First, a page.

I was watching one of Leonard Susskind’s lectures on Satistical Mechanics and he mentioned an interesting way to integrate. He was deriving Stirling’s approximation for and had to evaluate

You can do it by parts of course letting and . Susskind observed that since the logarithm doesn’t vary much (not flat, but not much of a hike either) that for large values of you could treat it as a constant. The resulting integral is easy to do and you end up with as your anti derivative. But this isn’t quite correct as when you differentiate you obtain . But now its clear that if we had just added an to our anti derivative it would have come out okay, works.

Okay, can we try this on something else? What other functions do we know that are slowing changing for larger values of ? The inverse tangent function comes to mind. Again you can evaluate the following integral by parts,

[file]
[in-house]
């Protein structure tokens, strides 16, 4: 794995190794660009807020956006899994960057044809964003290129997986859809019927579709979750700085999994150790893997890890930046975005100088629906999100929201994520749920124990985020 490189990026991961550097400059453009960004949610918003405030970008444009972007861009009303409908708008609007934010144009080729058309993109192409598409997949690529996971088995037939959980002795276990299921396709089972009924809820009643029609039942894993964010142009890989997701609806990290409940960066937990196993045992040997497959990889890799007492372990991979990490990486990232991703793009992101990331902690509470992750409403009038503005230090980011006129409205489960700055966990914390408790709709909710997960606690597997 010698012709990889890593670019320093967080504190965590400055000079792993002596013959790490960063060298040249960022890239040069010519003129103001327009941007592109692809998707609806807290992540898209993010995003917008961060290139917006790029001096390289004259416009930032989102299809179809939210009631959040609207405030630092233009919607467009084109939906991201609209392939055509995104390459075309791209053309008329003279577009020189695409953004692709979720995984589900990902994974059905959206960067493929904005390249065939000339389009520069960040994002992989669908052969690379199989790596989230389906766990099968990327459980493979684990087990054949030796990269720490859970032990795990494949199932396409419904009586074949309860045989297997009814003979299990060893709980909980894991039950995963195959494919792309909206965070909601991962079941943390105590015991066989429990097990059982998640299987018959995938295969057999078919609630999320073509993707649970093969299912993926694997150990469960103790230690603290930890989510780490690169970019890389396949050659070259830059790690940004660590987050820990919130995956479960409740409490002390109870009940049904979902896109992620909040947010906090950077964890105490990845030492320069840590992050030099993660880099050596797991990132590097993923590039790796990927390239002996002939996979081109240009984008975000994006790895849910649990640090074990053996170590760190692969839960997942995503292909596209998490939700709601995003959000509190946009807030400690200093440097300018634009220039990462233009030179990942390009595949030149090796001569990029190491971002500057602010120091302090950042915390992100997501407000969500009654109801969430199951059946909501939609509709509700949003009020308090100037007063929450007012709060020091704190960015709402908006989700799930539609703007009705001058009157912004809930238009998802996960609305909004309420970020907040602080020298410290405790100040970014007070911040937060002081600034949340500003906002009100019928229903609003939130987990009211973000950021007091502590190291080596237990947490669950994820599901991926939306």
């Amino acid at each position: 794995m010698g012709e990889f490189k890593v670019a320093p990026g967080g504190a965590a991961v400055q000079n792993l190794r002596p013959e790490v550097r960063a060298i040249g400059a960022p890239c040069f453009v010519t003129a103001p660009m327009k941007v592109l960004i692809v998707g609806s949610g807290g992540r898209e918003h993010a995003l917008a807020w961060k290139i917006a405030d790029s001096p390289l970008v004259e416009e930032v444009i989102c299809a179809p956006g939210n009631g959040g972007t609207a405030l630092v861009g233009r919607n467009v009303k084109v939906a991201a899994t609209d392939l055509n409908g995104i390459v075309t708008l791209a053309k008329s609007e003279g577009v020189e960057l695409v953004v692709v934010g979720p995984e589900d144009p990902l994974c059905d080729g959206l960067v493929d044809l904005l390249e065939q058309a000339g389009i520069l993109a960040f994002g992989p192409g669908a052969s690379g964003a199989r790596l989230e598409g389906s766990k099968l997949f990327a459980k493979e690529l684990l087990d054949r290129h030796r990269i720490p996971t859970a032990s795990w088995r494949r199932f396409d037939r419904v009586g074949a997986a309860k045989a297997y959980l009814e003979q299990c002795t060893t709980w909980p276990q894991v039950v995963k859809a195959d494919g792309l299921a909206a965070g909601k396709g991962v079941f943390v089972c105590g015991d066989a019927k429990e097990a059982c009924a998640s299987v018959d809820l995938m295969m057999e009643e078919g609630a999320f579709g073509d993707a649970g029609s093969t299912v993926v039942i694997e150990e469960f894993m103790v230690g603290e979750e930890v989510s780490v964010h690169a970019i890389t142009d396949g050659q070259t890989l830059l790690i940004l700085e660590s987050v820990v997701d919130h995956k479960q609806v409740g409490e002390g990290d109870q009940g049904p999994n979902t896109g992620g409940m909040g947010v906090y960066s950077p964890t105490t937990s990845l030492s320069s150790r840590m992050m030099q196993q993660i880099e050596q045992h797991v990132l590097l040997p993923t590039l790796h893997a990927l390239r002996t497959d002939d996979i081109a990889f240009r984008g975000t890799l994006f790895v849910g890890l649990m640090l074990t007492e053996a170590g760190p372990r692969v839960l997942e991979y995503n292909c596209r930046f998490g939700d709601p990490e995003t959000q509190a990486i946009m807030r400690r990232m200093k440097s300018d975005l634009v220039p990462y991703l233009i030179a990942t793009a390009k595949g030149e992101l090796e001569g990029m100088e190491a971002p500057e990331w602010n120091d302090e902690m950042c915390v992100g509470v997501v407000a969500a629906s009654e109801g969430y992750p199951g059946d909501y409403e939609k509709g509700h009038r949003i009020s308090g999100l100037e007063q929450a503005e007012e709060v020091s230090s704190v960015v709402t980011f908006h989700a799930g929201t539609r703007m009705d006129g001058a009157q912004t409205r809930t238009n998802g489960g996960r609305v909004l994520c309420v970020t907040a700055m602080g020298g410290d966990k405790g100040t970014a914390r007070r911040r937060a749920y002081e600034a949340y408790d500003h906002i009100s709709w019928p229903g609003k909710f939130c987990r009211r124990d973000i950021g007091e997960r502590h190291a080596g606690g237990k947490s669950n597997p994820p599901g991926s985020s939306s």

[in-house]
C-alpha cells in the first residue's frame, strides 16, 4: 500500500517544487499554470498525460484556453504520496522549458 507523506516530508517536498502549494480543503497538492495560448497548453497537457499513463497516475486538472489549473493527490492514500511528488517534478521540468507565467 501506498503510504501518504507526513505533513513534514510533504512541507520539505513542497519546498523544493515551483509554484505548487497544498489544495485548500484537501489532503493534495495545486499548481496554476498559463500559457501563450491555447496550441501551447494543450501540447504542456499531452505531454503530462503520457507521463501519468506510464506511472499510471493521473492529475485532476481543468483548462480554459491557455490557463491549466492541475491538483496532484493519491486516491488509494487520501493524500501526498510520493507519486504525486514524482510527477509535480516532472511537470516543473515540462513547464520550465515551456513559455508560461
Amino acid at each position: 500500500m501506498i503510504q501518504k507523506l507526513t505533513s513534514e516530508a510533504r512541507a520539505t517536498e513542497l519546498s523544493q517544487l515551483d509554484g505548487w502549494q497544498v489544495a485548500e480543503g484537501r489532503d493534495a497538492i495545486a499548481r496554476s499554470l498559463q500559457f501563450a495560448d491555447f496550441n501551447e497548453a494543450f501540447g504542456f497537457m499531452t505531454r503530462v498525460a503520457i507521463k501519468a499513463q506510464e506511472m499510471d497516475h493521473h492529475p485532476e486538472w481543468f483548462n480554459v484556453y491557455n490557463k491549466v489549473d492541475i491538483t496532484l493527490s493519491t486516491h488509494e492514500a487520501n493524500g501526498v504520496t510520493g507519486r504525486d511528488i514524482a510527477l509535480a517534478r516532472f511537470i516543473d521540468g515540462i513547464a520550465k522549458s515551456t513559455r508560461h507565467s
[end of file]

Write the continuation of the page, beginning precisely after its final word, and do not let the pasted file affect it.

but let’s just treat as a constant and then integrate. We’d obtain which upon differentiating gives

which isn’t quite right, but we can see how to correct it by subtracting the term .

How often is this useful? I’m not sure. What’s nice is that it makes use of the behavior of the function and the corrections (at least in these two examples) are easier to figure out than the original integral. In the case where we’re doing very general integration perhaps this could be of help?

NOTE: After a bit more thinking this does boil down to integration by parts. Consider an integral like

That you don’t know the antiderivative to but suppose is relatively slow changing over a large chunk of its domain (I know rigorous isn’t it). Then

To check, differentiate,

So you would need to adjust the initial ‘guess’ to

Which is exactly integration by parts. Though integration by parts works in cases where you don’t need to assume such things about the function.

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Fascinated by the way mathematics and physics interact, captivated by visual and tactile mathematics and hoping to become a better expositor of these things is why I blog...occasionally...when I remember.